Don’t forget to leave your comments below

Ross Wilson is a Principal Consultant with Equinox Limited in Auckland, New Zealand, specialising in business analysis, and training. He has been working in IT for 25 years and has a wealth of varied project experience in a number of different industries. For the last 14 years, he has focused on business analysis, training, project management, and team leadership. Ross can be contacted at [email protected].

Show Your Value: Get Paid on Commission

Kupe’s Korner

I recently re-read an article on, Should IT Workers Unionize. The author put forward the notion of IT workers unionizing.  There were many comments left by readers for and against the model. The idea of BAs unionizing is a concept that I found fascinating, but one that I totally disagree with.

This article reminded me of a conversation I had with a good friend, David Walker, with Borland.  He asked me if I thought business analysts would do anything different if their salaries were truly based on performance, A.K.A. commission based.  This is the complete opposite of unionizing. At the time I did not give him an answer, but now I believe we would absolutely change the way we approach projects, determine what techniques to use, and how spend our time every day. Projects are still failing or challenged at a high percentage.  As analysts we play a critical role in the success of projects.  If we really want to improve project success, let’s get paid on the success of our projects.  Are you feeling the wave of change? 

Let’s take a look at the sales profession for a moment. They sell products or services for a company and most of their salary is based on how well they perform against sales goals.  They miss their goal, their commission is less; they meet their goal they get their full commission, if they exceed their goal they get their full commission plus some.  So as a BA we play a key role on teams to implement projects or change for a company.  If your project fails your commission is less, if it is challenged you get most of your commission, if it is a success you get your full commission.  Man…I am getting excited just thinking about it.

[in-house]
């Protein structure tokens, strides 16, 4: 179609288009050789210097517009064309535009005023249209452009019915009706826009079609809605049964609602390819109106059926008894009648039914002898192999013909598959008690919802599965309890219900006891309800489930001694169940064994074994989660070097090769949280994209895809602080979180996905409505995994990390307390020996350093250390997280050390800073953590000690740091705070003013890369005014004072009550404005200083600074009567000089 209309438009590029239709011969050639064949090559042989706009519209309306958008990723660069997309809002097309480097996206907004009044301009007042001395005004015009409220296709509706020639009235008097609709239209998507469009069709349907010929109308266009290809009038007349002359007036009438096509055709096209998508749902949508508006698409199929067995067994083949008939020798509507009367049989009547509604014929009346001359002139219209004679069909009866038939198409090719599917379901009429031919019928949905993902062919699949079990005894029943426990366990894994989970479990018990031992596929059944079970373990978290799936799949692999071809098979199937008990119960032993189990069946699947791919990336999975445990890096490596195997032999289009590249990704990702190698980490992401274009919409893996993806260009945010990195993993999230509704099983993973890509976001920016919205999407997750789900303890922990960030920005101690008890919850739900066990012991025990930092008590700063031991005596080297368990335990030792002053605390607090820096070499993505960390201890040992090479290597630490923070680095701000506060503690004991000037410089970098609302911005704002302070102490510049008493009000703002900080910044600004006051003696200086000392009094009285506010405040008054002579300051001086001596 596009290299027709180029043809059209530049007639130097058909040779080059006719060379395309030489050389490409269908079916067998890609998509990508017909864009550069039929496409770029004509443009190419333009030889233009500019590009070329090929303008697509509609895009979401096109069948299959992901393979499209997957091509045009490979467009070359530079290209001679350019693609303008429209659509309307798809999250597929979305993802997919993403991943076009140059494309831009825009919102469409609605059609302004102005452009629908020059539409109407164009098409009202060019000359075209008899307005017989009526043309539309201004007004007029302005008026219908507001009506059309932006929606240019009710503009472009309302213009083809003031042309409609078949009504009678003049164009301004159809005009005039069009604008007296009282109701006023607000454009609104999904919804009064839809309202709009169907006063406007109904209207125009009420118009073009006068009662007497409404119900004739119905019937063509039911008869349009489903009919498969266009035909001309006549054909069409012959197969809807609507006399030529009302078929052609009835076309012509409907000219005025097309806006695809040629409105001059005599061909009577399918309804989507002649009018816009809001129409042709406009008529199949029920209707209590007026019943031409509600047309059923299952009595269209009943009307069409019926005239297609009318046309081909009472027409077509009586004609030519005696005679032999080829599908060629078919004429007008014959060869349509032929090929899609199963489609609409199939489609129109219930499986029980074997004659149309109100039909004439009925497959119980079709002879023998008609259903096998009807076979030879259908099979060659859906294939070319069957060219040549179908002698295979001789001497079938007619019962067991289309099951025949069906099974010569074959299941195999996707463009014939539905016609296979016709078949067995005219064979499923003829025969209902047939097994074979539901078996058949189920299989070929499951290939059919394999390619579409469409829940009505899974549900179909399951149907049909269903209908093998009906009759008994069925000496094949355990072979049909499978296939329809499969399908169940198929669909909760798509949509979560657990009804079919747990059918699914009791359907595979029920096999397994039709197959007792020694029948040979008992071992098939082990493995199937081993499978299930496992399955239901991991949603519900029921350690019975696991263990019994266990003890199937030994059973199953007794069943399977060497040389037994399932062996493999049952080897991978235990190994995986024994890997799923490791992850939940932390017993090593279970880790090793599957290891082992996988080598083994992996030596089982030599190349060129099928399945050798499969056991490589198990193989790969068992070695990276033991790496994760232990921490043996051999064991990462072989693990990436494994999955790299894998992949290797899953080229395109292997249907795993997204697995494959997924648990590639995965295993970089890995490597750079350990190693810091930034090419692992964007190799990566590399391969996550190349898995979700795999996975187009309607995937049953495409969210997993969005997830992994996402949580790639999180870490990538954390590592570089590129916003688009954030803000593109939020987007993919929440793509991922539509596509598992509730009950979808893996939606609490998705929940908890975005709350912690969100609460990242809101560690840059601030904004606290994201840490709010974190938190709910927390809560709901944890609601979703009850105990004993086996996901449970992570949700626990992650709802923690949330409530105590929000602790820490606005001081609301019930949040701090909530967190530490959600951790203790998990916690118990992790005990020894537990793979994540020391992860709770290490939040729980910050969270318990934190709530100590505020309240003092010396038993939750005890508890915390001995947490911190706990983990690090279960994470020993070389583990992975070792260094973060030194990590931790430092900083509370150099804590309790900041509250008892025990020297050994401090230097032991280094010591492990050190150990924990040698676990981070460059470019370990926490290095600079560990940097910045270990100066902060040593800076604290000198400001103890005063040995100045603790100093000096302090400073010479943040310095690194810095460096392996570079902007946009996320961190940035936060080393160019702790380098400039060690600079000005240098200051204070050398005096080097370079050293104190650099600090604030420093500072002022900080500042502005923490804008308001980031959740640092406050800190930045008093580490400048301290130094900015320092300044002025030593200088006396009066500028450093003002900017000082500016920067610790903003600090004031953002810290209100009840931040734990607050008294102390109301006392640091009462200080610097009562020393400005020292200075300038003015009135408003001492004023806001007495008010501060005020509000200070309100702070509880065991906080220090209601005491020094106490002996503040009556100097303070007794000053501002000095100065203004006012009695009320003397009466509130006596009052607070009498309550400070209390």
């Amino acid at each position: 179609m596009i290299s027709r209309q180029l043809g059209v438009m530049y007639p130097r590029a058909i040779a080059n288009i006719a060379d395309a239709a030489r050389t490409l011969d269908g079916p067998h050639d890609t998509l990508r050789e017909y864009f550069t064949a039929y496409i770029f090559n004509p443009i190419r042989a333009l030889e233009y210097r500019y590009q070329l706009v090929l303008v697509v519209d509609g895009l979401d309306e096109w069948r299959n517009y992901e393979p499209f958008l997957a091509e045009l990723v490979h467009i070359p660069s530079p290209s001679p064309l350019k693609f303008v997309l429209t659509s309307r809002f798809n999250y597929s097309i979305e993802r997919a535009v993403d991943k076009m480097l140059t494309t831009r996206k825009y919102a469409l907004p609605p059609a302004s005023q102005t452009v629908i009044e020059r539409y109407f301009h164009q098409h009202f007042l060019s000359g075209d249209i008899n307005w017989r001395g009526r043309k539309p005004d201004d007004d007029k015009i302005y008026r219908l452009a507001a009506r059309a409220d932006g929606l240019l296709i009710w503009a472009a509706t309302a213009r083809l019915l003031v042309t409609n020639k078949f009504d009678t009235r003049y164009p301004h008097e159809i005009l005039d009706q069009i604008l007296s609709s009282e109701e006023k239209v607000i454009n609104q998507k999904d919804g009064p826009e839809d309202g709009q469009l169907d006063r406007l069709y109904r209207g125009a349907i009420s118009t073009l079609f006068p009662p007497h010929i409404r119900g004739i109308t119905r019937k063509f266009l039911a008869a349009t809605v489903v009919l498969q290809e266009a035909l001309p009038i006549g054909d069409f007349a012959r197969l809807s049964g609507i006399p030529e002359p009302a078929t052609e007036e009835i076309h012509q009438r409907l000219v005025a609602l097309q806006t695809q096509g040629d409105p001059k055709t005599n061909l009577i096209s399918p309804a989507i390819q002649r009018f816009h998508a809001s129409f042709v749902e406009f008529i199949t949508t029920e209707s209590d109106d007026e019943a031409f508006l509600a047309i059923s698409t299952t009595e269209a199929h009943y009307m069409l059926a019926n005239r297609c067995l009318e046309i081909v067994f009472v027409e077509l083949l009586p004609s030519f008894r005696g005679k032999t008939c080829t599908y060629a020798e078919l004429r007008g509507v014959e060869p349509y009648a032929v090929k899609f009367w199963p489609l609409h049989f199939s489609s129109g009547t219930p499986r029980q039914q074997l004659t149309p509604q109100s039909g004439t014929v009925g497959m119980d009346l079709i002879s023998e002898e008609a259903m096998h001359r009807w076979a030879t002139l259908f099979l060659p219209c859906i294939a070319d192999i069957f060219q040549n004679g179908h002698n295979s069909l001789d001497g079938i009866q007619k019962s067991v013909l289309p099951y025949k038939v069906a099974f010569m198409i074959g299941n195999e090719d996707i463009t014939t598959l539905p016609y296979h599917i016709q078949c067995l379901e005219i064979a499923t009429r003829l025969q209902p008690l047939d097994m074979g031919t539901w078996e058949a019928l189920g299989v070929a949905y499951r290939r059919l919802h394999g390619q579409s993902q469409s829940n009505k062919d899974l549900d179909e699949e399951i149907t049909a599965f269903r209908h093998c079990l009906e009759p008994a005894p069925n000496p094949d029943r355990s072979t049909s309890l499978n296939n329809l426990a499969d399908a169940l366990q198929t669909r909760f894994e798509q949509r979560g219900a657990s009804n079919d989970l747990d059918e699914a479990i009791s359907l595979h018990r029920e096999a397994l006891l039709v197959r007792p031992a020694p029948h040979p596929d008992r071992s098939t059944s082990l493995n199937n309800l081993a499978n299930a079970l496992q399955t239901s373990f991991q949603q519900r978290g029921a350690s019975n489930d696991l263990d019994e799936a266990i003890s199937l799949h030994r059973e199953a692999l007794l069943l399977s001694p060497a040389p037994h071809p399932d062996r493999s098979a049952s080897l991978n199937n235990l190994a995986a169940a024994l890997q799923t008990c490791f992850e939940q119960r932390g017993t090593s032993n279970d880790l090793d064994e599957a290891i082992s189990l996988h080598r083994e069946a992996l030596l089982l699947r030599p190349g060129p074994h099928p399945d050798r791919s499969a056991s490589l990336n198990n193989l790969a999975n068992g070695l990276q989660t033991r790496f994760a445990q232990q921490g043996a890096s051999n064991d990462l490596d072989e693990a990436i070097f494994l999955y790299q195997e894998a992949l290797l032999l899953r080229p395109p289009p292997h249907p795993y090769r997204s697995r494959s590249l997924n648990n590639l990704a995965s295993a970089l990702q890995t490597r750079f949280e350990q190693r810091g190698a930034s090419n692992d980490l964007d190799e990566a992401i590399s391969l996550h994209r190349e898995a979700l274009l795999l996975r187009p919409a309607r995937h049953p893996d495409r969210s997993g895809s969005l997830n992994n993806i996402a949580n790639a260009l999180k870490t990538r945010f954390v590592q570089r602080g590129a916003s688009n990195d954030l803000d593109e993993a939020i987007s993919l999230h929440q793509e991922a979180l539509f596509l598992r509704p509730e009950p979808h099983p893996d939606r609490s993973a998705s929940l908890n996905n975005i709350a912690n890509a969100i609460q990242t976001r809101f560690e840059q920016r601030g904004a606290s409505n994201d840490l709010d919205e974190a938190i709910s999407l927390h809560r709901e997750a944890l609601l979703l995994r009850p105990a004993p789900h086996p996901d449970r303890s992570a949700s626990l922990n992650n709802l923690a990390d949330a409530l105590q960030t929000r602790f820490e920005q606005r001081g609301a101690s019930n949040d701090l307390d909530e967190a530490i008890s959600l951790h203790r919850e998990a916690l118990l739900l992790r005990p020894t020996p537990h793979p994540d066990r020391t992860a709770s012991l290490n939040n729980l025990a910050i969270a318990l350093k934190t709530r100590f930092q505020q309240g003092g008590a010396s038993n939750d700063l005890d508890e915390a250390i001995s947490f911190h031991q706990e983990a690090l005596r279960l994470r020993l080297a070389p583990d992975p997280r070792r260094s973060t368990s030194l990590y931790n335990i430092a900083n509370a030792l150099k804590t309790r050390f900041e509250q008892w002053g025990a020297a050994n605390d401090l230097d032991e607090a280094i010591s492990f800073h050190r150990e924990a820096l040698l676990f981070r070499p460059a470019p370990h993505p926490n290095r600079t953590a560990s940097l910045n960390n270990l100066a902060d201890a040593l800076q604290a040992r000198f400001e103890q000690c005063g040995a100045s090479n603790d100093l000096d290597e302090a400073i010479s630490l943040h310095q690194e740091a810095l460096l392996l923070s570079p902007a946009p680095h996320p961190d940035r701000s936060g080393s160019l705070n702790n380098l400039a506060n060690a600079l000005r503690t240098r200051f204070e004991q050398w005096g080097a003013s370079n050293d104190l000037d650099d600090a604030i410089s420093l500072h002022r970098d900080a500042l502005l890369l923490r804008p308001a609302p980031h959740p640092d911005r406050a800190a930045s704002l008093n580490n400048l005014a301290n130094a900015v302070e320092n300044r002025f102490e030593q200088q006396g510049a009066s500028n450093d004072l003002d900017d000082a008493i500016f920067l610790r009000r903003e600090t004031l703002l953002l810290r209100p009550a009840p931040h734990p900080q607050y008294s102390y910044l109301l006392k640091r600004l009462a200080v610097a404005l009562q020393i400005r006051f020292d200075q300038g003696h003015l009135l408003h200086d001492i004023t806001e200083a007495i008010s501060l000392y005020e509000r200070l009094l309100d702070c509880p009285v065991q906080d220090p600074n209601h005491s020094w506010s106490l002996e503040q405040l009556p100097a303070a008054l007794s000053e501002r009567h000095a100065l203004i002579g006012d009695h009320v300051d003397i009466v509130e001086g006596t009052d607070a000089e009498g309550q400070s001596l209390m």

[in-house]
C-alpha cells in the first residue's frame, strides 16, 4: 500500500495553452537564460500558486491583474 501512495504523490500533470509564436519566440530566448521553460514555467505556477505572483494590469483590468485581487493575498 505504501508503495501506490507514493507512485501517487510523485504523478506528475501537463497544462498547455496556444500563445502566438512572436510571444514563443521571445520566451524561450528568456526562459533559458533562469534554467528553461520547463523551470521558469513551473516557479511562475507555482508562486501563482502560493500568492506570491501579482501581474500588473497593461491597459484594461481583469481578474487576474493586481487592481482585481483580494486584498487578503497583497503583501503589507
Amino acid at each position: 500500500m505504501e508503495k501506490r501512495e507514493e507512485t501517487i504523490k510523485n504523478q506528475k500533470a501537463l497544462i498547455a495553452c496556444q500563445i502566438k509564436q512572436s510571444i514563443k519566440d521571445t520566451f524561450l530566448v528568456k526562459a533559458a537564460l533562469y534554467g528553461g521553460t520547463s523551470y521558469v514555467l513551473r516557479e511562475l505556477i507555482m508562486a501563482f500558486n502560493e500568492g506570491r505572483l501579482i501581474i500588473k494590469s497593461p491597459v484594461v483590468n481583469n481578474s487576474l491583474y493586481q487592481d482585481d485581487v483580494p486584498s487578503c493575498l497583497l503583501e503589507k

Ok, even if we don’t go the point of changing our salary structure we need to change our mindset and work like we are being paid on commission.

Here are a few characteristics of successful sales professionals that we can apply to our profession.  A successful sales person:

  • Ensures their goals are clear. Once they are set they work towards their goal every day.
  • Does what is necessary. Nothing more, nothing less.
  • Finds resources that can help them reach their goals.
  • Builds relationships to build credibility which leads to trust.

Goals: Before you start running down a path to elicit, analyze, and communicate requirements, make sure you, the project team, and business stakeholders are all on the same page regarding the scope and objectives of the project.  As the project is underway you should always look at the goals to make sure you are still headed down the right path.

Do what is necessary:  As an analyst there are many techniques at our disposal.  Just read the 300 plus page IIBA BABOK and you’ll see how many techniques we can use. Every project is different, so you need to do the work that will add value to your project.  Nothing more, nothing less.  For more information on this topic check out this webcast.

Find resources:  If you recall my last blog post, I talked about being the go-to person.  I said you need to be a consumer of information. There are so many resources (people, training classes, articles, discussion boards, etc.) available to you, and you need to find them and use them to be successful.  Here is a quote that I continually reference. 

“No one lives long enough to learn everything they need to learn starting from scratch. To be successful, we absolutely, positively have to find people who have already paid the price to learn the things that we need to learn to achieve our goals.”
-Brian Tracy, Author

In today’s environment we can’t go it alone.  Find the information and people you need to help you.  There is no shame in asking for help.

Build relationships:  Projects are all about people.  We work on projects with people and projects are created for people.  People want to work and help those they trust.  Take the time to really get to know the people you work with. 

Let’s not wait until we are paid on commission to change the way we work.  If we change our mindset now our project success rate will start to improve.  Things will be so good we’ll ask to be paid on commission!

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Preventing Disasters; How to Use Data to Your Advantage

The late Lew Platt, former CEO at Hewlett-Packard once stated, “If only HP knew what HP knows, we would be three times more productive.” This is a typical situation in large organizations, where far too often, disasters arise from lack of awareness. Critical information is available in the organization, but goes undetected, is not communicated or is blatantly ignored.